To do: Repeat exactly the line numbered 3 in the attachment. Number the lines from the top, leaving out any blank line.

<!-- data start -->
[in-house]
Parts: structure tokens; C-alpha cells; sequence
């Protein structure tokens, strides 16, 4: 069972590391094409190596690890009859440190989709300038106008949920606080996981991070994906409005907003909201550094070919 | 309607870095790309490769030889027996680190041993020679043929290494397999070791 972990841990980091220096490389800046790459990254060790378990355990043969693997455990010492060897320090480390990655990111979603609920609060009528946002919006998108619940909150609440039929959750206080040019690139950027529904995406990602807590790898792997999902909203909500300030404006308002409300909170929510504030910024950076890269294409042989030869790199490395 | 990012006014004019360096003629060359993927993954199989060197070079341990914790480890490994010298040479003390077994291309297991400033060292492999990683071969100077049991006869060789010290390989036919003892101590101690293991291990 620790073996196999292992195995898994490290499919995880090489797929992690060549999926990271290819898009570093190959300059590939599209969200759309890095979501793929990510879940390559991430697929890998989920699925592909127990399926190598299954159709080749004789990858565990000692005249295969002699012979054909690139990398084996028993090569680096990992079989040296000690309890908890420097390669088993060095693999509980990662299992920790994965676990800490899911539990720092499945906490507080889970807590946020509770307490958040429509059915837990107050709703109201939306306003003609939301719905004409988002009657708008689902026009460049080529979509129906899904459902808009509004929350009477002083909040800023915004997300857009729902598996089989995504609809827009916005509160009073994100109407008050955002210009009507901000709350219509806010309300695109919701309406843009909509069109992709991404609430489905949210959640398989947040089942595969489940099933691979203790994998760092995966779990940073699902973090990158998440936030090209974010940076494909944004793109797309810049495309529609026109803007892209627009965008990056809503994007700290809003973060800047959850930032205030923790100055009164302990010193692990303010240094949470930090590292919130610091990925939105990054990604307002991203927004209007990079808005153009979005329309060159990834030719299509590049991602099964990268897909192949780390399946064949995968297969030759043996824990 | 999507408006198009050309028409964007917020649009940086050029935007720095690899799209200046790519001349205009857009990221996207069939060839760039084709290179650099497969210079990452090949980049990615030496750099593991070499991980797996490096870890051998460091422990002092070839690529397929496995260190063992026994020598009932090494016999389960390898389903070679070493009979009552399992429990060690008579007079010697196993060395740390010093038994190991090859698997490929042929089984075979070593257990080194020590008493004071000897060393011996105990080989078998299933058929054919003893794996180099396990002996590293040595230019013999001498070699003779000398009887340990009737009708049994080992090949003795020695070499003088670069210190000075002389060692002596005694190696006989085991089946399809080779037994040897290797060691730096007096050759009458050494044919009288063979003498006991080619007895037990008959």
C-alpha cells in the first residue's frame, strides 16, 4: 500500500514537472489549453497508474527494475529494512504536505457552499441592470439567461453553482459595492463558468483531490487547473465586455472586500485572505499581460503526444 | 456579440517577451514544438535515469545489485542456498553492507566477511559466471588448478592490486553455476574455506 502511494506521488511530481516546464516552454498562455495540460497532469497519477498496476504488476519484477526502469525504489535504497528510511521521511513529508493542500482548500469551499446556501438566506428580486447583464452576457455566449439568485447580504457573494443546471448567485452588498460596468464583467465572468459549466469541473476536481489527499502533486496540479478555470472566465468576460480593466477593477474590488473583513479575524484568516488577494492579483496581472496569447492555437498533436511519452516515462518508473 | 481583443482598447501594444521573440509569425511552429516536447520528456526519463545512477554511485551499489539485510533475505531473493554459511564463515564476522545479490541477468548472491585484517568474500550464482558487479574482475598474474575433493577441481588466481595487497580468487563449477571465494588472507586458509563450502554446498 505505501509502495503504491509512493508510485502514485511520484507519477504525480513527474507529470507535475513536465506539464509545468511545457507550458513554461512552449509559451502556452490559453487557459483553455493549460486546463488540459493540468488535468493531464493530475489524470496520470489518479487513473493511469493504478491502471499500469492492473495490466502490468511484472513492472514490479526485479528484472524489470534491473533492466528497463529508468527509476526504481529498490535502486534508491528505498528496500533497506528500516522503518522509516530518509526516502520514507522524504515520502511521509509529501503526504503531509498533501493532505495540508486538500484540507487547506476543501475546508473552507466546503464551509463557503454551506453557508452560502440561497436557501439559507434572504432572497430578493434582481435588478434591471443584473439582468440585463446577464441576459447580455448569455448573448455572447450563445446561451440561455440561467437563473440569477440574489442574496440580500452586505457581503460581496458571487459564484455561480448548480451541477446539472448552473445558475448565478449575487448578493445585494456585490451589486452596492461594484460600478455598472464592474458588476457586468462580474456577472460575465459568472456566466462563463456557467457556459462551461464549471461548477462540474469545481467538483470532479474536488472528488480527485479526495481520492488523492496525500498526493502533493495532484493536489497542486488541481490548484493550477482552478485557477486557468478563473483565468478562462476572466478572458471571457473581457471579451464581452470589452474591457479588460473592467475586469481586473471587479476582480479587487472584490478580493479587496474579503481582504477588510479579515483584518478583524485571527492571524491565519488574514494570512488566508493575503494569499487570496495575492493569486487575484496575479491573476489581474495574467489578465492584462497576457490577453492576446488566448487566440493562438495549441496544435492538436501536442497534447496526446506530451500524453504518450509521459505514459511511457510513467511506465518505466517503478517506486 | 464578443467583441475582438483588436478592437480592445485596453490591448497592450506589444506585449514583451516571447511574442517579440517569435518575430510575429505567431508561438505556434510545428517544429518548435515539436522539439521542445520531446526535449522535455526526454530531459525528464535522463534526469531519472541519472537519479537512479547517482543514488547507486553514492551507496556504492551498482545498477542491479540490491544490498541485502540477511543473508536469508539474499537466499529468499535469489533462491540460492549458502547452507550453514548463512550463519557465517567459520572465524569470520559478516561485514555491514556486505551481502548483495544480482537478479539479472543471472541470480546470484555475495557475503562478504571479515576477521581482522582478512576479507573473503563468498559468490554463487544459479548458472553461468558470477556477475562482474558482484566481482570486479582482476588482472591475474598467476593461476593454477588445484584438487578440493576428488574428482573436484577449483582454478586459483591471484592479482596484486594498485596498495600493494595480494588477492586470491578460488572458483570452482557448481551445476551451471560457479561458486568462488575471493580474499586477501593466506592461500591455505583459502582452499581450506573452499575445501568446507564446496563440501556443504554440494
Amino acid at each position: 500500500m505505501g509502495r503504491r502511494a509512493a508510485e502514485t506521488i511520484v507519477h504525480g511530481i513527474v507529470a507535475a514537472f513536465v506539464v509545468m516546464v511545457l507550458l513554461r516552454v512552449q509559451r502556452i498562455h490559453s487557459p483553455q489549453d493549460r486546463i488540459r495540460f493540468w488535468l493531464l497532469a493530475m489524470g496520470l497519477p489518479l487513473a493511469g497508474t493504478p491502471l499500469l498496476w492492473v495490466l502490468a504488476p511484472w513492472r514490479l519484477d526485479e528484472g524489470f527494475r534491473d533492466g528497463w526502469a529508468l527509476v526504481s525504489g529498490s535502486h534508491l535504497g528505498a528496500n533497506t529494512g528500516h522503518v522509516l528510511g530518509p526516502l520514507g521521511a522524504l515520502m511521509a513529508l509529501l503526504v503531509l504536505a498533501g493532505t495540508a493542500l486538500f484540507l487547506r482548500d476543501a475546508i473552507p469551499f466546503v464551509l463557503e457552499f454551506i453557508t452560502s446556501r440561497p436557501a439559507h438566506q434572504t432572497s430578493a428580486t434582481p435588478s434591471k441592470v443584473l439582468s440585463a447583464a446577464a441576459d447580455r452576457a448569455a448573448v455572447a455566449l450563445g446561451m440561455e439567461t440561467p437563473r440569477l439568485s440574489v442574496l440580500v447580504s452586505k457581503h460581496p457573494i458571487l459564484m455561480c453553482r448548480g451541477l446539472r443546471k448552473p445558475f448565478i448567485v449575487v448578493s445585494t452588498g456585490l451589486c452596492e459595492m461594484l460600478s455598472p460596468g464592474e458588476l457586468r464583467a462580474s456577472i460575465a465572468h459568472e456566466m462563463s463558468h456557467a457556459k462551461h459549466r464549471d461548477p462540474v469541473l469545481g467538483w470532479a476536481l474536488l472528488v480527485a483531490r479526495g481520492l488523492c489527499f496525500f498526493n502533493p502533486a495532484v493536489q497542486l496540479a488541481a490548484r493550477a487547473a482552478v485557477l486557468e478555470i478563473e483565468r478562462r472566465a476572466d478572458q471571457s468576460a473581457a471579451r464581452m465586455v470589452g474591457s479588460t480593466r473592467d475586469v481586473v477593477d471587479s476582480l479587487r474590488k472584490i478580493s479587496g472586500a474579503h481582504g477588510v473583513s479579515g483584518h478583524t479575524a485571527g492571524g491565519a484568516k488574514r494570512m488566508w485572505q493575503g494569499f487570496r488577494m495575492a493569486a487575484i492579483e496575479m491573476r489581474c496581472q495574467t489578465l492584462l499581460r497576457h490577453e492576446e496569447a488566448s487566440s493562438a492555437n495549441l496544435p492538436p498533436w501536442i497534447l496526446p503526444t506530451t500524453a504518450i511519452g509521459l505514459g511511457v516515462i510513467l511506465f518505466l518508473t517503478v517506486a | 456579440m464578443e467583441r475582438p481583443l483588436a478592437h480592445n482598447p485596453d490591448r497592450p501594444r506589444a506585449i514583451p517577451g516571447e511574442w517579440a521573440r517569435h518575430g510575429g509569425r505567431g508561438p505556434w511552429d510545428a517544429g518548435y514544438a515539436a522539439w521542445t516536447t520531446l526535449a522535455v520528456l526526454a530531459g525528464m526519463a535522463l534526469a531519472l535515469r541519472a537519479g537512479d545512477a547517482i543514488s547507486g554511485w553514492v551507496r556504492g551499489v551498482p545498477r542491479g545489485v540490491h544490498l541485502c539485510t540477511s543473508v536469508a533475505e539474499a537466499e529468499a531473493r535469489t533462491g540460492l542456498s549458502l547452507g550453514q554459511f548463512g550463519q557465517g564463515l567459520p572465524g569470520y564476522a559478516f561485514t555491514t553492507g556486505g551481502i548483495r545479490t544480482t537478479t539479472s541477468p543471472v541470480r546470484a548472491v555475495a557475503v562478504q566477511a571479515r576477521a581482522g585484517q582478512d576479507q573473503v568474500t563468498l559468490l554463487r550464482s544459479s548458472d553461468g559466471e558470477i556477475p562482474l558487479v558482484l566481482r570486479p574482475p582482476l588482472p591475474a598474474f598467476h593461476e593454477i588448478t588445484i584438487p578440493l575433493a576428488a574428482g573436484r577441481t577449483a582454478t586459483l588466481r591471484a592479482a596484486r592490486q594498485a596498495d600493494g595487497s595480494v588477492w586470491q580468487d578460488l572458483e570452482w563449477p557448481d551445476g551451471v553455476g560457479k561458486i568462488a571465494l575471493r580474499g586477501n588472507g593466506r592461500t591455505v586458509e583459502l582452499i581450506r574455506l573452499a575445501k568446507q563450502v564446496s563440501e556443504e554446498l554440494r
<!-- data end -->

């Protein structure tokens, strides 16, 4: 069972590391094409190596690890009859440190989709300038106008949920606080996981991070994906409005907003909201550094070919 | 309607870095790309490769030889027996680190041993020679043929290494397999070791 972990841990980091220096490389800046790459990254060790378990355990043969693997455990010492060897320090480390990655990111979603609920609060009528946002919006998108619940909150609440039929959750206080040019690139950027529904995406990602807590790898792997999902909203909500300030404006308002409300909170929510504030910024950076890269294409042989030869790199490395 | 990012006014004019360096003629060359993927993954199989060197070079341990914790480890490994010298040479003390077994291309297991400033060292492999990683071969100077049991006869060789010290390989036919003892101590101690293991291990 620790073996196999292992195995898994490290499919995880090489797929992690060549999926990271290819898009570093190959300059590939599209969200759309890095979501793929990510879940390559991430697929890998989920699925592909127990399926190598299954159709080749004789990858565990000692005249295969002699012979054909690139990398084996028993090569680096990992079989040296000690309890908890420097390669088993060095693999509980990662299992920790994965676990800490899911539990720092499945906490507080889970807590946020509770307490958040429509059915837990107050709703109201939306306003003609939301719905004409988002009657708008689902026009460049080529979509129906899904459902808009509004929350009477002083909040800023915004997300857009729902598996089989995504609809827009916005509160009073994100109407008050955002210009009507901000709350219509806010309300695109919701309406843009909509069109992709991404609430489905949210959640398989947040089942595969489940099933691979203790994998760092995966779990940073699902973090990158998440936030090209974010940076494909944004793109797309810049495309529609026109803007892209627009965008990056809503994007700290809003973060800047959850930032205030923790100055009164302990010193692990303010240094949470930090590292919130610091990925939105990054990604307002991203927004209007990079808005153009979005329309060159990834030719299509590049991602099964990268897909192949780390399946064949995968297969030759043996824990 | 999507408006198009050309028409964007917020649009940086050029935007720095690899799209200046790519001349205009857009990221996207069939060839760039084709290179650099497969210079990452090949980049990615030496750099593991070499991980797996490096870890051998460091422990002092070839690529397929496995260190063992026994020598009932090494016999389960390898389903070679070493009979009552399992429990060690008579007079010697196993060395740390010093038994190991090859698997490929042929089984075979070593257990080194020590008493004071000897060393011996105990080989078998299933058929054919003893794996180099396990002996590293040595230019013999001498070699003779000398009887340990009737009708049994080992090949003795020695070499003088670069210190000075002389060692002596005694190696006989085991089946399809080779037994040897290797060691730096007096050759009458050494044919009288063979003498006991080619007895037990008959």